The opinion of the court was delivered by: DUSEN
This case comes before the court on (A) defendant's
motion to dismiss the complaint on the ground that the plaintiff 'has no legal capacity, authority, power or right to prosecute this cause of action'
and (B) defendant's answer to plaintiff's motion for leave to amend the complaint by substituting for the plaintiff 'Edward A. Brennan, Administrator Ad Prosequendum of the Estate of James E. Wood, deceased,' which answer opposes this motion on the ground that the amendment would introduce a new cause of action barred by the statute of limitations.
The plaintiff's decedent (James E. Wood) was killed on July 4, 1953, as a result of injuries received while riding as a passenger in the car operated by the defendant Rooney and caused by a collision in New Jersey between that car and the motor vehicle driven by the defendant McGuigan. Edward A. Brennan, a citizen of New Jersey, was appointed administrator of the estate of James E. Wood, deceased, by the Register of Wills of Philadelphia County
on July 11, 1953. The defendants are both citizens of Pennsylvania. This suit was instituted on July 24, 1953. The complaint contains a First Cause of Action under the Wrongful Death Act, 12 P.S.Pa. § 1601 et seq., and a Second Cause of Action under the Survival Act, 20 P.S.Pa. § 320.601. Edward A. Brennan was appointed Administrator Ad Prosequendum of the estate of James E. Wood, deceased, by the Surrogate of Cape May County, New Jersey, on December 6, 1955.
A. Motion to Dismiss Complaint for Lack of Proper Party Plaintiff
Defendant concedes that the plaintiff, as general administrator, is entitled to sue under the Survival Act so that the issue here is whether the plaintiff, as such general administrator, may sue under the Wrongful Death Act in view of the following terms of the New Jersey Wrongful Death Act, New Jersey, 2A:31-2 N.J.S.A.:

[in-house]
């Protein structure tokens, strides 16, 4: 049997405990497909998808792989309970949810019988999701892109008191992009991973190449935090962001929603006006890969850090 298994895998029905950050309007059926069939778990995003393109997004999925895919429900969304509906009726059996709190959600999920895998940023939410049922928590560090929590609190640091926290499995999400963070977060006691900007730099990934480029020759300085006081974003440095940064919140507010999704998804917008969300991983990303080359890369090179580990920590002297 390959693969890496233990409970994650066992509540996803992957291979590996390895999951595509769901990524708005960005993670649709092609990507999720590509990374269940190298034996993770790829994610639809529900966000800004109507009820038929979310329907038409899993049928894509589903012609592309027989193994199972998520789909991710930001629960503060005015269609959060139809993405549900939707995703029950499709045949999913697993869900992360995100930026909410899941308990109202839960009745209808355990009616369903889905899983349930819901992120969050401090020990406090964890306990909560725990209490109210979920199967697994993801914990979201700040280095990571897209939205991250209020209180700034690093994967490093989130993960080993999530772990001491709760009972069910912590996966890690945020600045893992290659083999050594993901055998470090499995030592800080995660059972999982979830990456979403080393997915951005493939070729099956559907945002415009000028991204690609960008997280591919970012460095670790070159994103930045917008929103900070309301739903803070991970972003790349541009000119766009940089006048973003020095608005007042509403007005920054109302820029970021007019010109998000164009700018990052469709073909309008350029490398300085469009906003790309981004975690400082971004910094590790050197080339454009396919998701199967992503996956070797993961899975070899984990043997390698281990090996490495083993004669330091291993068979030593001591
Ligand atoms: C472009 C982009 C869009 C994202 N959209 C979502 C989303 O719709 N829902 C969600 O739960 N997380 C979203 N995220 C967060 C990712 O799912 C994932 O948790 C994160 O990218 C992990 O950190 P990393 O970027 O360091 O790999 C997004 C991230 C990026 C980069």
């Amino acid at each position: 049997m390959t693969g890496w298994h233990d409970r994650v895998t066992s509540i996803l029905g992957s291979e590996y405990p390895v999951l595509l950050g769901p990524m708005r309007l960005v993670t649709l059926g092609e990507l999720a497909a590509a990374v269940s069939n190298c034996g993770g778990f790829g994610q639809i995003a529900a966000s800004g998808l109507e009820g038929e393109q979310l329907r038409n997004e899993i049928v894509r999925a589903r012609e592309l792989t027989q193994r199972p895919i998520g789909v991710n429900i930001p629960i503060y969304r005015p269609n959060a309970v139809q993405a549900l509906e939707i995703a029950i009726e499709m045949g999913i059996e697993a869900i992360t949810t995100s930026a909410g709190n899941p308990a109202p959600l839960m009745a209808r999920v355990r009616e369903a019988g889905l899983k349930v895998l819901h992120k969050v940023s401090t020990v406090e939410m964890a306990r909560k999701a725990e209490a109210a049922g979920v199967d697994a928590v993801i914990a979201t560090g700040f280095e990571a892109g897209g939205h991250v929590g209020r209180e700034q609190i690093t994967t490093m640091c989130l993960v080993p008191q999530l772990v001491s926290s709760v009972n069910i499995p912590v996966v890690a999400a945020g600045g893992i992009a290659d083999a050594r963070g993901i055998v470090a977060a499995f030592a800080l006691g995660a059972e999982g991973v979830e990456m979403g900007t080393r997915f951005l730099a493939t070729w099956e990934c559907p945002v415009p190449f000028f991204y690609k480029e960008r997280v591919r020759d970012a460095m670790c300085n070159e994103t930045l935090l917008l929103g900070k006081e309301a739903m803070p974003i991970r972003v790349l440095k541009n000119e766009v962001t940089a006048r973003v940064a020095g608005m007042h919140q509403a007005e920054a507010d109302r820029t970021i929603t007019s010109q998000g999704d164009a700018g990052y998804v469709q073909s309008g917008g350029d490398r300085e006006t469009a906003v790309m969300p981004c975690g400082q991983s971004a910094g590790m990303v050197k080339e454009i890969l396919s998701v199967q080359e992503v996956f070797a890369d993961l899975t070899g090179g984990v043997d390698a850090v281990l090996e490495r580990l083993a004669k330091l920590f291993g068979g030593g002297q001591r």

'Every action commenced under this chapter shall be brought in the name of an administrator ad prosequendum of the decedent for whose death damages are sought * * *.'
Since this action has been instituted in a Federal District Court located in Pennsylvania, the capacity of the plaintiff to sue is governed by the law of Pennsylvania.
However, the Pennsylvania law provides that where an action for wrongful death arising under the laws of some other jurisdiction is brought in this Commonwealth, 'it shall be brought by the person authorized to bring the action by the law of the jurisdiction where the cause of action arose.' Pa.R.C.P.No. 2207, 12 P.S. Appendix. See also Maxson v. McElhinney, 1952, 370 Pa. 622, 624-625, 88 A.2d 747. Since the above-quoted New Jersey statute requires the institution of such a suit as this by an administrator ad prosequendum, the defendant's motion for the dismissal of the complaint would have to be granted if the plaintiff's motion to amend the complaint by substituting Edward A. Brennan, administrator ad prosequendum, as plaintiff is denied.
B. Plaintiff's Motion to Amend the Complaint by Substitution as Plaintiff Edward A. Brennan, As Administrator Ad Prosequendum, for the Same Individual as General Administrator